The Sky Raisers; presentation by Danielle Adams
Source: Arab Star Calendars

The Two Sky-Raisers, the brightest and tenth brightes stars visible in the night sky of the northern hemisphere were "... the pillars that held up the canopy of the heavens."

The complex was divided into two parts. The Spear-Bearing Sky-Raiser and the Unarmed Sky-Raiser.

as-simak ar-ramih (السماك الرامح), The Spear-Bearing Sky-Raiser was represented by Arcturus (α Boötis). It is the higher one of the Two Sky-Raisers and for this reason it was sometimes called ar-raqib (الرقيب), the Watcher.

η Boötis, the bright star next to Arcturus was seen as ar-rumh (الرمح), the Spear.

While α Boötis now goes by the Latin name Arcturus, the modern name of η Boötis remained Arabic. The name Muphid, derived from mufrid ar-rāmiħ (مفرد الرامح), meaning "the (single) one of the lancer" is directly related to its ancient name.

Within the Sky Raiser complex, another name for η Boötis was rayat as-simak (راية السماك), The Banner of the Sky-Raiser - according to Danielle Adams, the name recalled the military standard used in battle.
Source: Arab Star Calendars

For the Unarmed Sky-Raiser and its Throne, see the detailed descriptions of the constellations Virgo and Corvus.

For more information on this ancient Sky Raiser complex, see Danielle Adams' essay The Setting of the Arabian Sky-Raisers: Widespread rains of summer.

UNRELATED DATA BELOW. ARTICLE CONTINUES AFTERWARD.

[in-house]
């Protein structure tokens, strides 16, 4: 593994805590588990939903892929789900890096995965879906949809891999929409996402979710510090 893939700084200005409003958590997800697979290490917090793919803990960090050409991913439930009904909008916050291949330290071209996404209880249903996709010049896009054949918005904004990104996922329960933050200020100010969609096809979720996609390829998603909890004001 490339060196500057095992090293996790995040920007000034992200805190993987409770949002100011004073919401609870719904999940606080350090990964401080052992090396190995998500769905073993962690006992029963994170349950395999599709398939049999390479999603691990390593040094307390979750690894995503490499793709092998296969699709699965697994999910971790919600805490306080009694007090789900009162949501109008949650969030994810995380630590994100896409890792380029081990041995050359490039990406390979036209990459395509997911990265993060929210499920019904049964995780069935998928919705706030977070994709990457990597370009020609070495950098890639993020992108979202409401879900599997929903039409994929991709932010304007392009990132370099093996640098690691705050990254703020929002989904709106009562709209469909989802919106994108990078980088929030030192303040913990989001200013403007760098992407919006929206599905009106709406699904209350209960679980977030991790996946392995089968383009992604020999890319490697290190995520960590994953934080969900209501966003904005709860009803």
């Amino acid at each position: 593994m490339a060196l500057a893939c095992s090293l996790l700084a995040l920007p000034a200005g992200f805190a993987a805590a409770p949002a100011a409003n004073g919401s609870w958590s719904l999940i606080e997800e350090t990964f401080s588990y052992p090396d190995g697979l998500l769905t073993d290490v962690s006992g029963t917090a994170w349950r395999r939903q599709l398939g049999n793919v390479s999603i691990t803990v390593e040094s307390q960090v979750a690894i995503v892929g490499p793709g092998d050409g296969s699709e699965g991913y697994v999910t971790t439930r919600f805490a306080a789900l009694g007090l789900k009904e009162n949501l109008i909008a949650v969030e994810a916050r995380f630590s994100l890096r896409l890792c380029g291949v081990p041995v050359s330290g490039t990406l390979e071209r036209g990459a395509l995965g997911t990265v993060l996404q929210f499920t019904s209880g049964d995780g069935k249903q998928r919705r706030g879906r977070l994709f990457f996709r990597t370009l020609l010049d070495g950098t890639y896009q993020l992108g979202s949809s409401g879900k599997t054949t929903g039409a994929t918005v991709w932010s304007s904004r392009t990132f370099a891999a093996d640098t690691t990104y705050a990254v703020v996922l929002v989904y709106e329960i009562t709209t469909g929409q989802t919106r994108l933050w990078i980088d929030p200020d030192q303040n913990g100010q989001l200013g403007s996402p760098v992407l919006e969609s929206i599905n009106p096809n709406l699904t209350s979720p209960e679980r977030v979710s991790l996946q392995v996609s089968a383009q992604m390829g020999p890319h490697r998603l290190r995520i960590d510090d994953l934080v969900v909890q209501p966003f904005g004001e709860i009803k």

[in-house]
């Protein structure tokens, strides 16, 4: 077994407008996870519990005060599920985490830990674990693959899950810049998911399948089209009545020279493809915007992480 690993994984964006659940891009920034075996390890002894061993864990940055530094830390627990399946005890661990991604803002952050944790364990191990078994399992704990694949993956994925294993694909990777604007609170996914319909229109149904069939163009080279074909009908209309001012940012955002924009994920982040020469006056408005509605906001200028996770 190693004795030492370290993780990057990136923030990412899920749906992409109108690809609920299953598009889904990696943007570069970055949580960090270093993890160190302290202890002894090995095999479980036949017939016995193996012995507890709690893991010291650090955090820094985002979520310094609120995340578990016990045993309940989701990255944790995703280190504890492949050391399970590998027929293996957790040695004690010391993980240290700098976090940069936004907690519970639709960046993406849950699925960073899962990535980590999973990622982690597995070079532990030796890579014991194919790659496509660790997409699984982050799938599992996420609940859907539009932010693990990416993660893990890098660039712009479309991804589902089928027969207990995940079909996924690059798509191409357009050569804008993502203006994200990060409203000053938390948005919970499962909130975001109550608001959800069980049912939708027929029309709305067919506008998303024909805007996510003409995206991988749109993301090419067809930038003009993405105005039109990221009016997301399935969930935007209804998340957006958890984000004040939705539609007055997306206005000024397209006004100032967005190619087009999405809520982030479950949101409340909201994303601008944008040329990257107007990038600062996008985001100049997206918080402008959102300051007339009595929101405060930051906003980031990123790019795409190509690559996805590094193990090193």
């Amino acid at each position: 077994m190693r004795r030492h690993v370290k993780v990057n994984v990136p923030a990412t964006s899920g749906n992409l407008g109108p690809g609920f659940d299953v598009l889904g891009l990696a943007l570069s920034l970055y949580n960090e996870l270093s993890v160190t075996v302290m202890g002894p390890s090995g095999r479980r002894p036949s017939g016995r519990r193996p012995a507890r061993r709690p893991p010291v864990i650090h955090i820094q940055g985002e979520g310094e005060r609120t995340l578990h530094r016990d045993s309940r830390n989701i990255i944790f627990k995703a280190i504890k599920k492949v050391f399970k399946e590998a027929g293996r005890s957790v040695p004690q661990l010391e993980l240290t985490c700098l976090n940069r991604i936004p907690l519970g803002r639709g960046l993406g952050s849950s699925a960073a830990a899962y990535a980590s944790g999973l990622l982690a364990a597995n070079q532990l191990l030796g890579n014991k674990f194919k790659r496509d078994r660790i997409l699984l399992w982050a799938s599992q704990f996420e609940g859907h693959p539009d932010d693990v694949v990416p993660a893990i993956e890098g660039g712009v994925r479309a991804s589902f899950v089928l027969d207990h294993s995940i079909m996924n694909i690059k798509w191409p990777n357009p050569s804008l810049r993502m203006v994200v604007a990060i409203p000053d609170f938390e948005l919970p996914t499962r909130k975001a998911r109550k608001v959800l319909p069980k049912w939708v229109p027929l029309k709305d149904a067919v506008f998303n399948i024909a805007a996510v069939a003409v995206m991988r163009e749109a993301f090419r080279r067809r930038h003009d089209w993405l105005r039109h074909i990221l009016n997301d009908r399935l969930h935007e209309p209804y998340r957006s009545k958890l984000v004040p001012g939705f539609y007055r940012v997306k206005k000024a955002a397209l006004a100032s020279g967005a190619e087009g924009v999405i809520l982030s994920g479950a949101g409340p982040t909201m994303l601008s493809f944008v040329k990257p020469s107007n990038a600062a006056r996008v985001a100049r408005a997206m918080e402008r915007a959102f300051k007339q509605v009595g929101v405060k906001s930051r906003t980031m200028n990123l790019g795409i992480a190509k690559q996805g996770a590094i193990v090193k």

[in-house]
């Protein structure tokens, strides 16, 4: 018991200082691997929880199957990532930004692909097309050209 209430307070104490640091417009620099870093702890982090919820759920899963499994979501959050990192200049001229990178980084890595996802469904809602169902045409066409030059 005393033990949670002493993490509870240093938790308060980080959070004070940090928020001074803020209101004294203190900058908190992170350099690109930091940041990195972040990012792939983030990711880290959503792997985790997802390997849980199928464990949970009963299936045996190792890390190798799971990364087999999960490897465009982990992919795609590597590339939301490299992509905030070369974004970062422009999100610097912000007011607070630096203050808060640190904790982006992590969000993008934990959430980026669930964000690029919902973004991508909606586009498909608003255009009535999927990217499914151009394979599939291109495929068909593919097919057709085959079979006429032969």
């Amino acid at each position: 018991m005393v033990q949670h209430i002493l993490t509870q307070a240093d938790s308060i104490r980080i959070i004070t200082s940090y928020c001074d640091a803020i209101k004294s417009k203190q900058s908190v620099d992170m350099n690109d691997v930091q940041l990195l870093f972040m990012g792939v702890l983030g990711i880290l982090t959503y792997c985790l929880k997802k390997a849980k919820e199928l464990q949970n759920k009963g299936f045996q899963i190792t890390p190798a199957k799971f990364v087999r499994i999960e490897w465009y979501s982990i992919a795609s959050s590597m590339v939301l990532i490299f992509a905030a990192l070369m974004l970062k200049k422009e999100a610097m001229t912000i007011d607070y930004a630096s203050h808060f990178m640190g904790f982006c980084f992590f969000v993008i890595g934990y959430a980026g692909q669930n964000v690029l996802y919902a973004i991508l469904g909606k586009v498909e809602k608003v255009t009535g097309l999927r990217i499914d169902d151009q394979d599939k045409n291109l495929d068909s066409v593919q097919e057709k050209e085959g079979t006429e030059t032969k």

Medieval Islamic Astronomy

In Islamic astronomy, for example on the Manuchihr Globe, the constellation is called kawākib al-‘awwā’, the constellation of the Howler, in reference to the Greek word βοητης (see above).

There is also an asterism within the neighboring constellation Virgo named al-‘awwā’ by Egyptian astronomer Al-Muwaqqit.

Sources: Manuchihr Globe, R.H. Allen

German arabist Paul Kunitzsch mentioned another Arabic name for the constellation, Al-Haris al-Sama meaning, the Guard of the North.

Sources: Wikipedia, Kunitzsch, Smart: A Dictionary of Modern Star Names

β Boötis bore the Arabic name Al Baḳḳār (البحر), the Herdsman. An erroneous transliteration turned that name into Nakkar, which became the root of the now official name Nekkar.

Sources: Wikipedia, R.H. Allen

Boötes on the Manuchihr Globe

γ Boötis, now known by its latinized name Seginus was named Menkib al Aoua al Aisr (منكب العواء الأيسر), the left shoulder of the barker (or howler) by Al-Muwaqqit.

Source: Wikipedia